Patients may complain of:
- Pain in the legs, which is amplified in a standing position
- Itchiness (usually along the veins)
- Swelling that appears at the end of the day and disappears by the morning
- Leg muscle cramps during the night
The presence of subjective sensations and the absence of visible changes in the veins is more common in people who are overweight. Telangiectasia and dilated blood vessels are notseen, because its hidden under the layer of subcutaneous fat.
Diagnostics of varicose veins
To determine the presence of varicose veins, its enough to look at the patient’s legs. Diagnosis is aimed at answering a number of questions:
- Is there damage to the deep veins?
- Is the blood reflux present through safenofemoral junction or a fistula?
- What condition are the valves of small and large saphenous veins in?
- Is there a perforator reflux (through the veins connecting the superficial and deep veins), and if so, where?
In general, this information is necessary for establishing the right kind of treatment. The following methods of varicose veins diagnostics are used for that:
- Doppler ultrasound
- Duplex ultrasound angioscanning
- Occlusion plethysmography
- Radiopaque venography
- Direct flebotonometry
- Reflective rheography and photoplethysmography
The first two methods are main ones. The others are additional. They are recommended only due to the indications.
Treatment of varicose veins abroad
Conservative or surgical treatment of varicose veins is used that is aimed at the temporary elimination of the symptoms and slowing down the progress of the disease. To reach the goal, the medications and compression clothes are used to shrink the veins and get rid of the swelling. Massage, physiotherapy, gymnastics are also recommended as a supportive therapy.
Surgical treatment is the basic for varicose veins treatment. The following operations and minimally invasive procedures are used:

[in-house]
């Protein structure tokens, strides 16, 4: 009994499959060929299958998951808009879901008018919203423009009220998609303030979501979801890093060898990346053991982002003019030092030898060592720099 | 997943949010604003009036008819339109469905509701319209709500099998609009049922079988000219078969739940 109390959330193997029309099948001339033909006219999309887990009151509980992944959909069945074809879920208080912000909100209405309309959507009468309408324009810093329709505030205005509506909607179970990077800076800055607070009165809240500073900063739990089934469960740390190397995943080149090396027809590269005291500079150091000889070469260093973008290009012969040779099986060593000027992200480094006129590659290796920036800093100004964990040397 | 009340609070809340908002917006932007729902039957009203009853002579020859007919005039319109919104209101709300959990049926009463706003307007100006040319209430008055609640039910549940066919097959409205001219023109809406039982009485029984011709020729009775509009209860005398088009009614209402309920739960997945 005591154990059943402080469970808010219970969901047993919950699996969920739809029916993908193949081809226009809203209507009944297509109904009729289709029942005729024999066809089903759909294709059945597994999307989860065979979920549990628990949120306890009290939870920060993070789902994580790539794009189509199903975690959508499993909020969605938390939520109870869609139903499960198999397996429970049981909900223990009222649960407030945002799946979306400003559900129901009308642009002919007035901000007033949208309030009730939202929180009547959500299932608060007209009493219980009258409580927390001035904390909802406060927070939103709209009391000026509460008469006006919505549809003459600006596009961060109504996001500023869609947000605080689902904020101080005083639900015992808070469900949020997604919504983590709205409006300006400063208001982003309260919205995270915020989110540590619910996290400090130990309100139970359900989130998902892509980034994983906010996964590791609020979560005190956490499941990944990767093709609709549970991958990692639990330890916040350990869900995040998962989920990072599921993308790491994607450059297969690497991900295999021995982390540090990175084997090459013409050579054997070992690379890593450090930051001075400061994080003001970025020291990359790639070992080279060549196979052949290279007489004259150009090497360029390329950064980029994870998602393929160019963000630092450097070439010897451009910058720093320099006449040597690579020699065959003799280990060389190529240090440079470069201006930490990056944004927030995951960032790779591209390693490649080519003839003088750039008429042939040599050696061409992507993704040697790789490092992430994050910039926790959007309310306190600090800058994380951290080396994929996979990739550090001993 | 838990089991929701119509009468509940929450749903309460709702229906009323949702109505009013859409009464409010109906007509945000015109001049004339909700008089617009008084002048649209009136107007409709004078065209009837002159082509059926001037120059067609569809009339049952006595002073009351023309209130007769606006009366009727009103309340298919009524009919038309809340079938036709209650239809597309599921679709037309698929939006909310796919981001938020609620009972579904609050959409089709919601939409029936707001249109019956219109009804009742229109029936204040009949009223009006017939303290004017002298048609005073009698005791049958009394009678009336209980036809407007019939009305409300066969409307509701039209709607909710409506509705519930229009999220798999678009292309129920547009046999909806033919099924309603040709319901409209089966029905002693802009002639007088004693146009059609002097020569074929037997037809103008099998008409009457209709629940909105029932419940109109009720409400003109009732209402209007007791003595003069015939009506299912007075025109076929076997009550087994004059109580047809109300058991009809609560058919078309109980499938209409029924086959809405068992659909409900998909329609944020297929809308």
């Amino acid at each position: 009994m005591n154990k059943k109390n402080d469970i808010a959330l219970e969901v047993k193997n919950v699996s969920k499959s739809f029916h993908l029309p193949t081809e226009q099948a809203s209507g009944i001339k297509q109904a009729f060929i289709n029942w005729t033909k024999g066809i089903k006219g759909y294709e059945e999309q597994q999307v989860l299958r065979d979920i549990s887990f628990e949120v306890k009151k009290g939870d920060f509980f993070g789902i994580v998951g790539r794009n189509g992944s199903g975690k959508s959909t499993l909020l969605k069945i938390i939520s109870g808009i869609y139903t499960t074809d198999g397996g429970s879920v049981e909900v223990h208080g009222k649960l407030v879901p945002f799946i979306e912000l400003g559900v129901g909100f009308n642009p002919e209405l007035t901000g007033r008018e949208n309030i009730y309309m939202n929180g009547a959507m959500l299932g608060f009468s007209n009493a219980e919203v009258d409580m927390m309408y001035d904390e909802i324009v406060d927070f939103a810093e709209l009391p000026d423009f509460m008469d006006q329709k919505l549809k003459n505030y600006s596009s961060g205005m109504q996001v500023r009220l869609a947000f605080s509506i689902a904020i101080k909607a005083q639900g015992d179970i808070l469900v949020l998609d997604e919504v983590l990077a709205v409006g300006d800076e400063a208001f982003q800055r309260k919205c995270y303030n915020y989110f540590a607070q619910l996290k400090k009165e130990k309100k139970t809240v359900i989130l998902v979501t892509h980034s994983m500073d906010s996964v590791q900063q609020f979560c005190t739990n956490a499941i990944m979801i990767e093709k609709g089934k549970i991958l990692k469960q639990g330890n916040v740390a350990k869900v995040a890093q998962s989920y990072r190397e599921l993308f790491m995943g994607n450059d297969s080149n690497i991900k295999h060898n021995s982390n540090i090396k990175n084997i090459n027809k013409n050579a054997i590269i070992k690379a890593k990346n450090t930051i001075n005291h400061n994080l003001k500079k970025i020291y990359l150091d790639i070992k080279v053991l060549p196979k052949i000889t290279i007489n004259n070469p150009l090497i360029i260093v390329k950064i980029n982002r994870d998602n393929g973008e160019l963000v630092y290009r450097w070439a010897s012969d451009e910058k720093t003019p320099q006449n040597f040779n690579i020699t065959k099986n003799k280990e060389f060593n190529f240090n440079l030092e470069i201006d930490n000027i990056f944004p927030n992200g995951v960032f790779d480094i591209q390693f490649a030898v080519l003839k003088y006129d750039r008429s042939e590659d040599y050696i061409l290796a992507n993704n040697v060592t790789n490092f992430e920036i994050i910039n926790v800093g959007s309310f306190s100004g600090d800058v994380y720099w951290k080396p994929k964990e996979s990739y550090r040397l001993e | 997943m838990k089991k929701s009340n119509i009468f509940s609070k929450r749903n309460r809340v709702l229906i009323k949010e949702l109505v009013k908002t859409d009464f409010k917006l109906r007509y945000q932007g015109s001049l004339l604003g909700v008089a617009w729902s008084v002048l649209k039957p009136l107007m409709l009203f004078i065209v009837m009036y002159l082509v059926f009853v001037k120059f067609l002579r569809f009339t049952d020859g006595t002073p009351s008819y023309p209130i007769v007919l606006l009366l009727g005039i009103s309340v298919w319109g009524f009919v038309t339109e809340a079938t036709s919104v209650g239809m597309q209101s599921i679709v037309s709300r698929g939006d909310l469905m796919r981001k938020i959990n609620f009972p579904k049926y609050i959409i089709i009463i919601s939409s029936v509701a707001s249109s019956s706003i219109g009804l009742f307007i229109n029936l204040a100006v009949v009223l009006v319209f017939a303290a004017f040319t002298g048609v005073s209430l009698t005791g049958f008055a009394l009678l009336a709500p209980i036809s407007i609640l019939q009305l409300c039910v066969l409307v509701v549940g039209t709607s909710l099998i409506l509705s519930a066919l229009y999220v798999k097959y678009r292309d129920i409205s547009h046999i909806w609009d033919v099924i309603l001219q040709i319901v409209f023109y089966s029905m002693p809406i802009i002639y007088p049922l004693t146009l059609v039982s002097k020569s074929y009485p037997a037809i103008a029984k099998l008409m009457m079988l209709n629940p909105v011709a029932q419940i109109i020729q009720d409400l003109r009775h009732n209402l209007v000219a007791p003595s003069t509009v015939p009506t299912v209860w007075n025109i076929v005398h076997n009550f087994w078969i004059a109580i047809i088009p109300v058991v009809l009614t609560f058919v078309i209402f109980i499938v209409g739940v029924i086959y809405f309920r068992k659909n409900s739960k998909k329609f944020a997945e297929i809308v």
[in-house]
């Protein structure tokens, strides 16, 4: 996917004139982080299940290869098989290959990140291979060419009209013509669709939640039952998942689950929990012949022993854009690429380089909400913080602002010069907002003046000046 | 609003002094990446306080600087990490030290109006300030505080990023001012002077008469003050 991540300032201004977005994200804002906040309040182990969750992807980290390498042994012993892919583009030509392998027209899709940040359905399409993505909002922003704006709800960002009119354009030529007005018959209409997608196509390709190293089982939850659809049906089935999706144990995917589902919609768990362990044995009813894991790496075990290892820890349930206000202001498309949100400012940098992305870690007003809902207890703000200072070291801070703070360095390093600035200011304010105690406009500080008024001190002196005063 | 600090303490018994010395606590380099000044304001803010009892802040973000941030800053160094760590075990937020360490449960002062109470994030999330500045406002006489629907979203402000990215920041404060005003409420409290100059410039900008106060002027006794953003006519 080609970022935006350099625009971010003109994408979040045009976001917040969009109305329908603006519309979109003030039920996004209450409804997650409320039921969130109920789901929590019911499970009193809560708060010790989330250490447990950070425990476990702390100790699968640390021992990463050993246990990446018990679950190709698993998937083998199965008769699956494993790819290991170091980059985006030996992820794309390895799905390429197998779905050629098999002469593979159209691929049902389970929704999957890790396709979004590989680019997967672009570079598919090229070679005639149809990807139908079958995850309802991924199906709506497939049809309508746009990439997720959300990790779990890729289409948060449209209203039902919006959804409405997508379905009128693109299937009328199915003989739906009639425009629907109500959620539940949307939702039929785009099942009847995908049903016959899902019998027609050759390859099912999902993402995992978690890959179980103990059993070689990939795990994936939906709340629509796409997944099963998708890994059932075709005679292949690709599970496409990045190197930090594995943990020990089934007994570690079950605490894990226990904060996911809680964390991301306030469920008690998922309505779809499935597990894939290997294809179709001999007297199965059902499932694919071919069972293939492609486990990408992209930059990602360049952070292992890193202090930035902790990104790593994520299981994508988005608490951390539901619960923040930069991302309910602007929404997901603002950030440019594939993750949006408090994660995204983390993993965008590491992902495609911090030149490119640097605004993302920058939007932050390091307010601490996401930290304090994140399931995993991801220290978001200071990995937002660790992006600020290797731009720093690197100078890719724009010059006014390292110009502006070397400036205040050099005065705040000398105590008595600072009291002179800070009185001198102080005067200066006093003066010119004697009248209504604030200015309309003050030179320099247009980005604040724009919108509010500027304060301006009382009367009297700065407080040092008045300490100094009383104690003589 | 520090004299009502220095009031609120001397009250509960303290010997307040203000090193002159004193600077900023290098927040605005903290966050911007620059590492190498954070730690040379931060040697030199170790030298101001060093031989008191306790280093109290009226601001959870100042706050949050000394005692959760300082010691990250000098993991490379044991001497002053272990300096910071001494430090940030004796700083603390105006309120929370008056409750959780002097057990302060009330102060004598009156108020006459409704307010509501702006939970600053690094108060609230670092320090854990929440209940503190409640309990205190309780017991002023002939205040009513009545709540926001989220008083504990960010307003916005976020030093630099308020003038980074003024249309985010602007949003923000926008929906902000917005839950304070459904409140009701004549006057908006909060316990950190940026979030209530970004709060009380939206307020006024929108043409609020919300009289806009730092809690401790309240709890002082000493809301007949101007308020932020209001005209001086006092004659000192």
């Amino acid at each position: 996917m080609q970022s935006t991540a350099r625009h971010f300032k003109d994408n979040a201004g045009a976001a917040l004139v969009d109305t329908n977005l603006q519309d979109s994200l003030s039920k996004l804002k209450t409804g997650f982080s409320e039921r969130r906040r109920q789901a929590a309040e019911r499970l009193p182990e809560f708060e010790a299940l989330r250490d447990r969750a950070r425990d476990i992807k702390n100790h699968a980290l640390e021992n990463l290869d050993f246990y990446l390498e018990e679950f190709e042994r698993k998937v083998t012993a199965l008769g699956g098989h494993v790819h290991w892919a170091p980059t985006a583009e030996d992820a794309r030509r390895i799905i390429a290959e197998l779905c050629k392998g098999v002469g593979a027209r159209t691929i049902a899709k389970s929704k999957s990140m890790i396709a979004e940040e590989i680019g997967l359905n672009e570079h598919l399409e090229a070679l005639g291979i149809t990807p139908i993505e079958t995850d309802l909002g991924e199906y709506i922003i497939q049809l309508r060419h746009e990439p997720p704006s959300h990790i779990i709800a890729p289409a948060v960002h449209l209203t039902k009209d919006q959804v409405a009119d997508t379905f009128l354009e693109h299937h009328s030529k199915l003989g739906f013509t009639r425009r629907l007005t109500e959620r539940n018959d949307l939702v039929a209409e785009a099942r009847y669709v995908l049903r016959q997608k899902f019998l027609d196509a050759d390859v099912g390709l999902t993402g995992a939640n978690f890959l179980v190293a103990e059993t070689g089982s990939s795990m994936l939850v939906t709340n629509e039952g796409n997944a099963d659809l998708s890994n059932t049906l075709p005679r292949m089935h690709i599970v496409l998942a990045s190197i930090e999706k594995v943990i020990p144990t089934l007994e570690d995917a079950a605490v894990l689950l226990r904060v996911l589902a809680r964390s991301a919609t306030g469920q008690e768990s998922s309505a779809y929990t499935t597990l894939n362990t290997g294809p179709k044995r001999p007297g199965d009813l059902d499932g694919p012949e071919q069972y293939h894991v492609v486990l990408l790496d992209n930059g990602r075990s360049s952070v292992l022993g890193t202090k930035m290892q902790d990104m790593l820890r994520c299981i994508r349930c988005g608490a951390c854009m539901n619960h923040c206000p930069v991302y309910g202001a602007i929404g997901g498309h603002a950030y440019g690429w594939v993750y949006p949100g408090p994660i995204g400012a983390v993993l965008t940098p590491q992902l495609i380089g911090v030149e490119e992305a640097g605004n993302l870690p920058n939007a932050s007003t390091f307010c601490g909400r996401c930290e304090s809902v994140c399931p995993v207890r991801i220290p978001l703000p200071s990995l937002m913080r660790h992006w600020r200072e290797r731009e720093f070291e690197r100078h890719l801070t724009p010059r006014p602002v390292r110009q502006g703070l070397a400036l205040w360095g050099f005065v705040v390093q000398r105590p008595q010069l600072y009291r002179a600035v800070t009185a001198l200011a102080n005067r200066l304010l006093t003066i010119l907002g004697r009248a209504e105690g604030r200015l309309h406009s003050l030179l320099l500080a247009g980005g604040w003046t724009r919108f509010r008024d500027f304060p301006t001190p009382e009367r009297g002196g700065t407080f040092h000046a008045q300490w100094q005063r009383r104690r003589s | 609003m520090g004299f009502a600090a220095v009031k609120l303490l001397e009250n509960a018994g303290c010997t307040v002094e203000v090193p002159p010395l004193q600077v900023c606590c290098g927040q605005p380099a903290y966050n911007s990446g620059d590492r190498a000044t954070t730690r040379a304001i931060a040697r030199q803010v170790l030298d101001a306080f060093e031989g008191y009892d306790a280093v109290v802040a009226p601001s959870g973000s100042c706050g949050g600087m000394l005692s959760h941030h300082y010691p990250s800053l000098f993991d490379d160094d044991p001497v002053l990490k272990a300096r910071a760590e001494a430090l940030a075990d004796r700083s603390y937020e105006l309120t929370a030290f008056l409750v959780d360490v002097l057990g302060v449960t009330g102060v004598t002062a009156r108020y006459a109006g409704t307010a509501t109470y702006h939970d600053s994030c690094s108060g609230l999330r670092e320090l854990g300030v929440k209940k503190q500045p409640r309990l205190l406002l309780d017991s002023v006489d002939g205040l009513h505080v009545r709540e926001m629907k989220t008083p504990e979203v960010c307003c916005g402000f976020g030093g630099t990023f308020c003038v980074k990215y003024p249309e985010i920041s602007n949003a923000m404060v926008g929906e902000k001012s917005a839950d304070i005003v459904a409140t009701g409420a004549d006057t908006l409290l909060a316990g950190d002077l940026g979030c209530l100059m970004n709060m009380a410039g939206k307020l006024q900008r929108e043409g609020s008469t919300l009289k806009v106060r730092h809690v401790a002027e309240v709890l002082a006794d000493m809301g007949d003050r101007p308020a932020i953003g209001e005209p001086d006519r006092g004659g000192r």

- Photocoagulation. Spider veins can be removed using laser treatment on the legs. This procedure does not affect the prognosis of the disease, but it makes it easy to remove a cosmetic defect.
- Sclerotherapy. Sclerosing agent is injected inside the vessel. It damages the endothelium of the veins. Then tight bandage or wearing compression stockings are worn for a week. During this time, the vessels grow together, and blood flow through the damaged veins stops.
- Laser therapy. Essentially similar method, though endothelium is damaged not by the chemicals, but by the laser beam.
- Crossectomy. Liquidation of the saphenofemoral anastomosis is held. A ligation of the great saphenous vein and its branches is performed for that and as a result of the operation venous reflux (backflow of blood casts) is eliminated.
- Stripping. Vein is removed without a large incision. It is intersected, and then removed from the body via the probe.
These methods may well be combined with each other, including the performance of a surgical procedure.
In case of non-healing venous ulcers a surgical removal is carried out. The patient may require transplantation of skin to close the defect.
Varicose veins - Prognosis
Non-treated varicose veins may be complicated by thrombophlebitis, that in turn is the cause of pulmonary embolism. This can be fatal in 30-60% of cases.
The prognosis is positive with timely surgical treatment. 90-95% of patients can achieve good results (elimination of symptoms). There is a 15% risk of recurrence within two years after surgery.